Student Perceptions of Native American Student Affairs at the University of Arizona: What Can We Learn from the Population We Serve?

Persistent Link:
http://hdl.handle.net/10150/556434
Title:
Student Perceptions of Native American Student Affairs at the University of Arizona: What Can We Learn from the Population We Serve?
Author:
Bernadett, Gabriela Maya Matokheosic
Issue Date:
2015
Publisher:
The University of Arizona.
Rights:
Copyright © is held by the author. Digital access to this material is made possible by the University Libraries, University of Arizona. Further transmission, reproduction or presentation (such as public display or performance) of protected items is prohibited except with permission of the author.
Abstract:
This thesis uses Native American Student Affairs (NASA) at the University of Arizona (UA) as a case study to see where NASA matches and diverges from the current literature on Native American Cultural Centers (NACC). Twenty-eight current Native American undergraduates and graduates were surveyed about their views on NASA, and their responses were then analyzed for common themes. The findings showed that NASA was similar to the current research when it came to themes of community, promoting culture, feeling less isolated, networking, and having an independent space. It diverged on one demographic aspect, namely a significant portion of student respondents came from reservations, which is not reflective of the Native community in the United States as a whole. Additionally, it mentioned the importance of event hosting, which is not mentioned in the current literature at all. The majority of students identified NASA as creating a space for them to feel supported, provide resources, network, and host events that promote awareness of Native American issues. The thesis ends with recommendations for NASA based on the responses, and advocates for further research to delve deeper into the nuances of NACC's and their responsibility to continuously adapt to the needs of their students.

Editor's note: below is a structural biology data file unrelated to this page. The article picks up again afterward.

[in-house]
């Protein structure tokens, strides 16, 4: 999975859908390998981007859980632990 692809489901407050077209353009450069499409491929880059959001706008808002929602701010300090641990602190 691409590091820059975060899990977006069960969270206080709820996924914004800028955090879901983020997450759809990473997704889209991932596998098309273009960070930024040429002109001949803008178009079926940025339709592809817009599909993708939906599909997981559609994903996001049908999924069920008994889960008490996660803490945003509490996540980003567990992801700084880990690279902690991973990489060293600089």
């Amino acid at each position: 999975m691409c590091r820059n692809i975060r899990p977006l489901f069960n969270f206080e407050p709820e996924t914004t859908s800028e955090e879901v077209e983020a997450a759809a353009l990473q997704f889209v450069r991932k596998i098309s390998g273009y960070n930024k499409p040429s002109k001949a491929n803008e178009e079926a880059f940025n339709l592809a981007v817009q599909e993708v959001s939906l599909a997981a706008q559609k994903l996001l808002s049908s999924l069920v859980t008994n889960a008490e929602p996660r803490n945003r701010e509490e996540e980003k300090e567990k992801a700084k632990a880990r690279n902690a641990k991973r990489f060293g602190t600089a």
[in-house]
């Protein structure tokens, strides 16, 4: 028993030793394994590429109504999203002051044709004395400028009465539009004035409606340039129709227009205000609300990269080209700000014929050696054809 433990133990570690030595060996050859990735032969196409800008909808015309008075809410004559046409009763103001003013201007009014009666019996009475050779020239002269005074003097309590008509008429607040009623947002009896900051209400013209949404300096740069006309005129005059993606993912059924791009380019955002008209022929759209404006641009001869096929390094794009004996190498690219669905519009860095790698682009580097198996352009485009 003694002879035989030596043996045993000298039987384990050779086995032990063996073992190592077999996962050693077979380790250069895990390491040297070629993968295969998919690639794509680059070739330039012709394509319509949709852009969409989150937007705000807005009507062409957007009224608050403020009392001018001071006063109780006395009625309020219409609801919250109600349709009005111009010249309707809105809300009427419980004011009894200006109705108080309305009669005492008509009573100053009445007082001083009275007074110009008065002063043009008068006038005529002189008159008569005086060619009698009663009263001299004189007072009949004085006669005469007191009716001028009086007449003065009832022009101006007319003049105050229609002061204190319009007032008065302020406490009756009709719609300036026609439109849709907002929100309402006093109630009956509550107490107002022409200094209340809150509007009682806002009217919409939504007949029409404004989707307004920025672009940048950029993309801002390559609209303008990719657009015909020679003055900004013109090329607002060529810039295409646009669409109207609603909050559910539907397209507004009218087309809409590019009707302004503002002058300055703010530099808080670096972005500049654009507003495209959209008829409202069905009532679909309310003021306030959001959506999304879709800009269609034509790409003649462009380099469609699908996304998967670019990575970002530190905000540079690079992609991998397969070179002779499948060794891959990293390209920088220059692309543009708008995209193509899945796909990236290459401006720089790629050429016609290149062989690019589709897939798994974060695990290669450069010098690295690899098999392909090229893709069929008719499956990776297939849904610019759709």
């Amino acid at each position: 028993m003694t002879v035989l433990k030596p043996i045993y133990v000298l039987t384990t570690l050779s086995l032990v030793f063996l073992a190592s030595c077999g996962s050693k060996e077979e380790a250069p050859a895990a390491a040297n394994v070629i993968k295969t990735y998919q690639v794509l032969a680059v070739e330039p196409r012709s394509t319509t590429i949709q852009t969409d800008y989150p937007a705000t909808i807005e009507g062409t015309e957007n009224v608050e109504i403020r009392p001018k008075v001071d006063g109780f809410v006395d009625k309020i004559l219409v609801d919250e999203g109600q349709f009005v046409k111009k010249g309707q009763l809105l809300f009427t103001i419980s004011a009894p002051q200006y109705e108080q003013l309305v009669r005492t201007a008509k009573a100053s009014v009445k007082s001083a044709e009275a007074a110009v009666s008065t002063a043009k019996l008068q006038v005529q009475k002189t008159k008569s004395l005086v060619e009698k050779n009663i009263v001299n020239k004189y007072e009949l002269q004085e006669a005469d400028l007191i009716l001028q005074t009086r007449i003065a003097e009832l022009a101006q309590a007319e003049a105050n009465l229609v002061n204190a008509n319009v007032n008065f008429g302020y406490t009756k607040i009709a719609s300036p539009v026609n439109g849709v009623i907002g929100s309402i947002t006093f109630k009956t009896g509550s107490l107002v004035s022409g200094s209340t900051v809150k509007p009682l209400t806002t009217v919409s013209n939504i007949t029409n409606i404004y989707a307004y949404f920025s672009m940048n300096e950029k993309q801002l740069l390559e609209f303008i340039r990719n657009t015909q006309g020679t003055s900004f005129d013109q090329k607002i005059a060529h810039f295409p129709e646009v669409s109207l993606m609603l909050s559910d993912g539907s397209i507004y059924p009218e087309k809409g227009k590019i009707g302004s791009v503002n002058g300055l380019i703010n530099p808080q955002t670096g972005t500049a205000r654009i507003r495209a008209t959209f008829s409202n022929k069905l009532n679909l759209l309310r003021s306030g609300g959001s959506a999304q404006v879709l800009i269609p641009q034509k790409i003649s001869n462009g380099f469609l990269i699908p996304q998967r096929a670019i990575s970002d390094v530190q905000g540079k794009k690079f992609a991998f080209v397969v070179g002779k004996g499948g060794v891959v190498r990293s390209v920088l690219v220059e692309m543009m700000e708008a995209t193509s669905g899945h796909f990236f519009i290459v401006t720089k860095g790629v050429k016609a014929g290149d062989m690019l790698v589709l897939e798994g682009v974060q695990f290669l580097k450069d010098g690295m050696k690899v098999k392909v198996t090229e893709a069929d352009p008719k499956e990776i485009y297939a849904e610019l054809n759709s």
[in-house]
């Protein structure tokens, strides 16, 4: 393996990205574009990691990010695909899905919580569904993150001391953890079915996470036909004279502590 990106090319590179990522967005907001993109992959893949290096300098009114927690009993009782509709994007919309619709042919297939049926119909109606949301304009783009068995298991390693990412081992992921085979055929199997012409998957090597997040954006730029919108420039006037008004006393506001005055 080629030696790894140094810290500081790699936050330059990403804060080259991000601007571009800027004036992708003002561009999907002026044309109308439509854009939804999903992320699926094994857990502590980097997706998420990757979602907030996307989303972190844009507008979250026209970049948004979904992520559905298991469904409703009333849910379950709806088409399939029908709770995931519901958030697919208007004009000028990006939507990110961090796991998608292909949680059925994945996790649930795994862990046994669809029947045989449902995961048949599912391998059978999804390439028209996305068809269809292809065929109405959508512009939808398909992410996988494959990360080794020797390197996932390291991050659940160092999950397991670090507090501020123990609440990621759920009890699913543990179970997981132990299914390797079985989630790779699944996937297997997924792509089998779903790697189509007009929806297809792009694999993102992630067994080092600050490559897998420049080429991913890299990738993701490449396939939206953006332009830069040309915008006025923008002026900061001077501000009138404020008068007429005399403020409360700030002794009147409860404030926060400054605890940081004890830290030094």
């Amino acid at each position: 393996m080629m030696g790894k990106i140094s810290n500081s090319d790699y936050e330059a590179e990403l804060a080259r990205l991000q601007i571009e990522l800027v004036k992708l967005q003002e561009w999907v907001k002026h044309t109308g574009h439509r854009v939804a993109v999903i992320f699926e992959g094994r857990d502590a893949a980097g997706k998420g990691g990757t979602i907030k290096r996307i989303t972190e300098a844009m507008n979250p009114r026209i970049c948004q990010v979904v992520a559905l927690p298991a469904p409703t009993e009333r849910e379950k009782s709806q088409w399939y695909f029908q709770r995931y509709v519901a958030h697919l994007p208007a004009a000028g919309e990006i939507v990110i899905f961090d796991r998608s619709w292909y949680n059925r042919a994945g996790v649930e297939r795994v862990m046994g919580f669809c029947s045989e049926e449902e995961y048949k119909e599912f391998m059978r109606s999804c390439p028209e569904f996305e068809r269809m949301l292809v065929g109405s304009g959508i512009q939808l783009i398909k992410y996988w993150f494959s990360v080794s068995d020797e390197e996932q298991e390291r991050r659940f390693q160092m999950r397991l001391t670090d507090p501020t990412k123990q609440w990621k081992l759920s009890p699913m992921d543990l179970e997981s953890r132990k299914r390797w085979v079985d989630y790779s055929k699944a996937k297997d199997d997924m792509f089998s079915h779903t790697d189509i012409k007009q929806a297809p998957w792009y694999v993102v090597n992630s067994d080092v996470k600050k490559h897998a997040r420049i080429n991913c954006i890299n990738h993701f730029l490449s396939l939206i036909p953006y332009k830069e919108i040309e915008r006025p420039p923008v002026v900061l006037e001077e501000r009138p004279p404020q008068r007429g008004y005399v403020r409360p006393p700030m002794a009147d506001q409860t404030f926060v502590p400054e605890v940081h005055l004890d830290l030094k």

Type:
text; Electronic Thesis
Keywords:
Native American; student; Student Affairs; American Indian Studies; Cultural Center
Degree Name:
M.A.
Degree Level:
masters
Degree Program:
Graduate College; American Indian Studies
Degree Grantor:
University of Arizona
Advisor:
Tippeconnic-Fox, Mary Jo
Committee Chair:
Tippeconnic-Fox, Mary Jo

Full metadata record

DC FieldValue Language
dc.language.isoen_USen
dc.titleStudent Perceptions of Native American Student Affairs at the University of Arizona: What Can We Learn from the Population We Serve?en_US
dc.creatorBernadett, Gabriela Maya Matokheosicen
dc.contributor.authorBernadett, Gabriela Maya Matokheosicen
dc.date.issued2015en
dc.publisherThe University of Arizona.en
dc.rightsCopyright © is held by the author. Digital access to this material is made possible by the University Libraries, University of Arizona. Further transmission, reproduction or presentation (such as public display or performance) of protected items is prohibited except with permission of the author.en
dc.description.abstractThis thesis uses Native American Student Affairs (NASA) at the University of Arizona (UA) as a case study to see where NASA matches and diverges from the current literature on Native American Cultural Centers (NACC). Twenty-eight current Native American undergraduates and graduates were surveyed about their views on NASA, and their responses were then analyzed for common themes. The findings showed that NASA was similar to the current research when it came to themes of community, promoting culture, feeling less isolated, networking, and having an independent space. It diverged on one demographic aspect, namely a significant portion of student respondents came from reservations, which is not reflective of the Native community in the United States as a whole. Additionally, it mentioned the importance of event hosting, which is not mentioned in the current literature at all. The majority of students identified NASA as creating a space for them to feel supported, provide resources, network, and host events that promote awareness of Native American issues. The thesis ends with recommendations for NASA based on the responses, and advocates for further research to delve deeper into the nuances of NACC's and their responsibility to continuously adapt to the needs of their students.en
dc.typetexten
dc.typeElectronic Thesisen
dc.subjectNative Americanen
dc.subjectstudenten
dc.subjectStudent Affairsen
dc.subjectAmerican Indian Studiesen
dc.subjectCultural Centeren
thesis.degree.nameM.A.en
thesis.degree.levelmastersen
thesis.degree.disciplineGraduate Collegeen
thesis.degree.disciplineAmerican Indian Studiesen
thesis.degree.grantorUniversity of Arizonaen
dc.contributor.advisorTippeconnic-Fox, Mary Joen
dc.contributor.chairTippeconnic-Fox, Mary Joen
dc.contributor.committeememberTippeconnic-Fox, Mary Joen
dc.contributor.committeememberLuna-Firebaugh, Eileenen
dc.contributor.committeememberBegay, Manleyen
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